Colorado’s John Hickenlooper on Thursday became the third state governor in a week to raise serious concerns about marijuana edibles.
“Back in the day, candy cigarettes desensitized kids to the dangers of tobacco – and today, pot-infused gummy bears send the wrong message to our kids about marijuana,” he said in his annual State of the State speech. “Let’s ask ourselves if we’re doing enough to make sure that edibles do not so closely resemble the same products kids can find in the candy aisle.”
Hickenlooper, a Democrat, campaigned against legalization when it was on the state’s ballot in 2012 but has since said he’s been pleased with how things have turned out. Coloradans have “a lot to be proud of” in how the law has been implemented, he said in Thursday’s speech.
Vermont Gov. Peter Shumlin (D), in his own State of the State address last week, called on the legislature to enact marijuana legalization but prohibit edibles, at least initially. Vermont should “take a hard lesson learned from other states and ban the sale of edibles until other states figure out how to do it right,” he said.
And Massachusetts Gov. Charlie Baker (R) said in a radio interview on Tuesday that “the edibles issue is a really big deal. They’re pretty much everywhere. A lot of people who are ingesting them are being negatively affected by them.” Referring to Colorado, he said edibles are leading to “ER admissions, automobile accidents, all sorts of stuff.”
Speaking about cannabis cookies, Baker said, “Now is that really directed as somebody who is over the age of 21 or is that directed at somebody who’s, like, 12? That’s exactly my problem with all this. We are heading right down the Joe Camel path on this.”
Following New York Times columnist Maureen Dowd’s much-publicized bad trip in a Colorado hotel room after chowing down a cannabis candy bar, edibles have become a sticking point for legalization opponents. In response, the cannabis industry and reform advocates have made a concerted effort to educate consumers about how to have a safe and enjoyable time.
The Marijuana Policy Project, for example, launched a website imploring novice consumers to “start low and go slow,” meaning that they should initially ingest a very small dose and then wait at least two hours before eating more.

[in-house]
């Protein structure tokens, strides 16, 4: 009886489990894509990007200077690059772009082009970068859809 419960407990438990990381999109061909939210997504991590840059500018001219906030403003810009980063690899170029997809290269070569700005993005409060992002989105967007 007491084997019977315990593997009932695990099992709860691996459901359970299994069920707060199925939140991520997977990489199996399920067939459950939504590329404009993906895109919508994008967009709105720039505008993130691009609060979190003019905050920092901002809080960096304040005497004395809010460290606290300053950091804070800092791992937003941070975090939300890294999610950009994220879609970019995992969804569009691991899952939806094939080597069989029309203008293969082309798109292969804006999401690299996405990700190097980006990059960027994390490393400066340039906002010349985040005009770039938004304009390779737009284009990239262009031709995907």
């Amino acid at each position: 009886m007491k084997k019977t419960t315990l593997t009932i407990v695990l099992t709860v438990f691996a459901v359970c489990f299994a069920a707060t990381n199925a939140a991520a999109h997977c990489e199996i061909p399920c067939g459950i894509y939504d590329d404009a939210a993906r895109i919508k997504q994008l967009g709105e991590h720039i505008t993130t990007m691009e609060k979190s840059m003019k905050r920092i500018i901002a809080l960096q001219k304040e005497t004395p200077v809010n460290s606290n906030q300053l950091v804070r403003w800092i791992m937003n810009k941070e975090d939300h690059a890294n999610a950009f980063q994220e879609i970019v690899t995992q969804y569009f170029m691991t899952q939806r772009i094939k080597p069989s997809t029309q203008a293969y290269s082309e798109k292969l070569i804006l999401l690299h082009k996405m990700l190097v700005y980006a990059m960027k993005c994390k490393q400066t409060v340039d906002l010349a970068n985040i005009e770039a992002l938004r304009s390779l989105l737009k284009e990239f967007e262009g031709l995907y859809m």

While admitting that concerns about kids getting their hands on marijuana edibles are legitimate, legalization advocates say outright bans are not a solution.
“As a mom I can absolutely understand the concern about accidental ingestion,” Shaleen Title, a co-drafter of a legalization initiative that’s likely to appear on this November’s Massachusetts ballot, told Marijuana.com. “That’s why we work so hard for smart regulations, especially concerning packaging and labeling. Many people prefer edibles and it’s better for them to buy them in a regulated facility than to go out to an illegal dealer and not know what they are getting. We don’t ban laundry detergent pods and energy drinks – we pass regulations and make sure parents take reasonable precautions.”
Other advocates pointed out that edibles are particularly important for medical cannabis patients who cannot ingest the drug by smoking it.
“Why anyone thinks it’s a good idea to expect a lung cancer patient to inhale their medicine is beyond me,” Maine State Rep. Diane Russell, who has sponsored legalization legislation, told Marijuana.com. “This is about ensuring very sick Americans can safely consume their medicine.”
To date all four states that have ended marijuana prohibition allow for edibles, as do the proposed legalization initiatives likely to appear on ballots in five states this November. But the concerns raised by three governors this week signal that the issue is likely to continue to be a contentious one as the national debate on marijuana shifts from whether to legalize cannabis to how it should be regulated after the end of prohibition.